Real estate stocks experienced an unpleasant downward ride in a generally downward-headed stock market in January 2005.

Real estate stocks experienced an unpleasant downward ride in a generally downward-headed stock market in January 2005. Most of the companies represented in the new Inman News Real Estate Stocks Index posted lower valuations at month-end.

Wall Street hammered mortgage giants Fannie Mae and Freddie Mac as investors digested the earlier news that Fannie Mae will restate some of its prior financial results as Freddie Mac already has done.

Fannie Mae also announced the departure of yet another group of its senior executives, several of whom were shuffled from their jobs in the accounting department to outside advisor status. The company also halved its quarterly dividend and announced it would withhold its executives’ 2004 bonuses.

An MSN financial columnist added insult to the injury when he called Fannie a “train wreck moving in slow motion.” At month-end, Fannie and Freddie had each lost $6 per share, a drop of more than 9 percent for Fannie and more than 10 percent for Freddie.

Wall Street also frowned on IAC/InterActive Corp. in January. The company in late December announced a plan to split itself into two publicly traded companies: Expedia, which will comprise, and other IAC travel-related Web sites properties, and the separate IAC, which will include Ticketmaster, HSN, Citysearch, ServiceMagic and two online dating companies, among others. The LendingTree,, GetSmart, iNest and Domania real estate Web sites will be part of the IAC entity. The still-combined company’s shares dropped nearly $2 or 7.3 percent in January.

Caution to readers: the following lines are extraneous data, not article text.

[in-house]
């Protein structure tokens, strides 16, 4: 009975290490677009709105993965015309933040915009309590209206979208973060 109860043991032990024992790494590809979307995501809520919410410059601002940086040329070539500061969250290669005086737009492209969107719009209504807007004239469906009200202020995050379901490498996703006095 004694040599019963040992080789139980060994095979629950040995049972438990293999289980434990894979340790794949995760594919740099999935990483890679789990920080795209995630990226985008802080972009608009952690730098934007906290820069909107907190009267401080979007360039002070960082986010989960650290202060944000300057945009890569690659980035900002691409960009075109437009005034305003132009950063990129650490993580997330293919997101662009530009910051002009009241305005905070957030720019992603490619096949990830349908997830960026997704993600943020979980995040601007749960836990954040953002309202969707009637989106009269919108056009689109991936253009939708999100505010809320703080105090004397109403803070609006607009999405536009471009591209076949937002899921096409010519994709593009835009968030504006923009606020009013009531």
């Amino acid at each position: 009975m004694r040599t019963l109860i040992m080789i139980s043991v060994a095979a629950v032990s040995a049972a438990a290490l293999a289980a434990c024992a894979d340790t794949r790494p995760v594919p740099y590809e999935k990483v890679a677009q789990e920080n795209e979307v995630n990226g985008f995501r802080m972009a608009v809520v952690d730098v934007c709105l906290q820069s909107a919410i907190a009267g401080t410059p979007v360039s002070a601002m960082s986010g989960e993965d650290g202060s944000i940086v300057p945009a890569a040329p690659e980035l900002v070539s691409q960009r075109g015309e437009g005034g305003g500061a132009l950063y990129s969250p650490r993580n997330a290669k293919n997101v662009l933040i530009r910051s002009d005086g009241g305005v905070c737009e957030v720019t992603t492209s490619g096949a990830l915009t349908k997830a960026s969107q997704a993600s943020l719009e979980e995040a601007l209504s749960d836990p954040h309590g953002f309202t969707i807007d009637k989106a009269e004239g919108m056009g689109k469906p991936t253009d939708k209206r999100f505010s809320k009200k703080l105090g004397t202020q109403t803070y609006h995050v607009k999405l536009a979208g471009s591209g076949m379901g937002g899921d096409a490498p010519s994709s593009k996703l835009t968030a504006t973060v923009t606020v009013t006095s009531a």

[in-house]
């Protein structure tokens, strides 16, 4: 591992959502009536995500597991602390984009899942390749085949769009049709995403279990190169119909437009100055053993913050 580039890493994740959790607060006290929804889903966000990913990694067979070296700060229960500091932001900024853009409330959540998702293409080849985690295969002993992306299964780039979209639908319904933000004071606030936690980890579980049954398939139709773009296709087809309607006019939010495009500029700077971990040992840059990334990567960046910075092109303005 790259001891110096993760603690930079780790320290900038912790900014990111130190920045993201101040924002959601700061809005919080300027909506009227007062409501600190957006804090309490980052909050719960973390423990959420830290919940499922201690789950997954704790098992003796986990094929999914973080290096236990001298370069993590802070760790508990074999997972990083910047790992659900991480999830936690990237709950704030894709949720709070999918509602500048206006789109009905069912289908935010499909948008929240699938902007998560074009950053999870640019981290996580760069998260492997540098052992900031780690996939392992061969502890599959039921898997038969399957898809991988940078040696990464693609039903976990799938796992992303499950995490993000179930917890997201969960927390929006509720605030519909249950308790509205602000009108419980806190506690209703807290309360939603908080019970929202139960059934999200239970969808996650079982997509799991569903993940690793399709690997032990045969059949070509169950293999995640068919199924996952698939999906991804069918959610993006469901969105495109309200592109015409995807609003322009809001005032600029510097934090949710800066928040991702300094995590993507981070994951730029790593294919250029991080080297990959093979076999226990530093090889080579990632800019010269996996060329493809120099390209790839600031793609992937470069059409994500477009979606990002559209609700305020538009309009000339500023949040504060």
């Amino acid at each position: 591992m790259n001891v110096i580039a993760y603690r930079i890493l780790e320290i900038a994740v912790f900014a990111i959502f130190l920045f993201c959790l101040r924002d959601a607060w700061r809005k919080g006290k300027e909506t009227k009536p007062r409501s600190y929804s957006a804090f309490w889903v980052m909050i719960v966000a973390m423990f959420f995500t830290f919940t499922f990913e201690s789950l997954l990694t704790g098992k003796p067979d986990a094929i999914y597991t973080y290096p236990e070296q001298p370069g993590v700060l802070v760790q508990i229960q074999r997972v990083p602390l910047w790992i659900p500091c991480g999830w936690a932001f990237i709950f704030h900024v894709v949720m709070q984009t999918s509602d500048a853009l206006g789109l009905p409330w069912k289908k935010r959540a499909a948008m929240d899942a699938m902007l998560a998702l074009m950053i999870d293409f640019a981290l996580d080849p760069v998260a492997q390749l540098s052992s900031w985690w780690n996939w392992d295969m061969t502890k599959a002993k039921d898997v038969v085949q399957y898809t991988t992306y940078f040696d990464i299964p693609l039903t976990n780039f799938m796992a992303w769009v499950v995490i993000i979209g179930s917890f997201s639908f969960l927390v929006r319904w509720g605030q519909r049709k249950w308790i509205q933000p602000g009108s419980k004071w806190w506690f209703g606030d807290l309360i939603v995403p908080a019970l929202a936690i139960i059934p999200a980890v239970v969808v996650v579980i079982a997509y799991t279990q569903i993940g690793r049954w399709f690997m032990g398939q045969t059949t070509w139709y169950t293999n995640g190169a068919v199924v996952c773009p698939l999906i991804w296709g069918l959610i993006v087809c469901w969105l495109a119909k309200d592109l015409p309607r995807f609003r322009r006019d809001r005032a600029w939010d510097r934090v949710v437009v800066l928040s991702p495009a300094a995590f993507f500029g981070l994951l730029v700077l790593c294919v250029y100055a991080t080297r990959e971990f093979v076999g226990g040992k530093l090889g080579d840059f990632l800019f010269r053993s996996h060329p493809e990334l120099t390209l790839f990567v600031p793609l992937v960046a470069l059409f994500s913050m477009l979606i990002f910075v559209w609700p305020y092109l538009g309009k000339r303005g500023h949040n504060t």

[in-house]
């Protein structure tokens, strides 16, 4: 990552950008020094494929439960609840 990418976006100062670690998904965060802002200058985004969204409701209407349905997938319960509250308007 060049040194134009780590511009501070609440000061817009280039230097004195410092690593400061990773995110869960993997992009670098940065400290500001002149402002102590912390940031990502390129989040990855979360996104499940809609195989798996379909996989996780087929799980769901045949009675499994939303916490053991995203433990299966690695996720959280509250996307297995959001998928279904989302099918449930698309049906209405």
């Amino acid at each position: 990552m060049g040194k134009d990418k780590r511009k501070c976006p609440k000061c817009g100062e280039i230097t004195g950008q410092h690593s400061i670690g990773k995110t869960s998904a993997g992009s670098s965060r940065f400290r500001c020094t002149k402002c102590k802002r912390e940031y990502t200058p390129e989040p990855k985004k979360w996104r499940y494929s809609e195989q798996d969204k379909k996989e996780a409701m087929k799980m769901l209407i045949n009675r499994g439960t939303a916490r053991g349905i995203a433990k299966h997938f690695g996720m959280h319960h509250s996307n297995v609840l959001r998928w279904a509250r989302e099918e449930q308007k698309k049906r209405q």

Low-priced Homestore was hit with a 20 percent decline in its share price during the month. The company, which operates the Web site for the National Association of Realtors, may have suffered as a result of new indictments in connection with a stock fraud case. The company settled its own entanglements in the affair some time ago, but its name is still mentioned in the press in stories about the investigations.

The winners in the Inman Index in January were two corporations that managed to best the negative Dow Jones, S&P 500 and Nasdaq Composite. First American Financial and IndyMac Bancorp both posted gains of more than $2 per share or 6 percent of their value.

IndyMac benefited from positive financial results. The company reported net earnings of $55.9 million, or $0.87 per share, for the fourth quarter of 2004 and $170 million, or $2.74 per share, for the full year 2004. The company also announced the seventh consecutive increase in its quarterly dividend to $0.36 per share for the first quarter of 2005.

Disclaimer: The Inman Index is not intended to serve as investment advice.

Marcie Geffner is a real estate reporter in Los Angeles.


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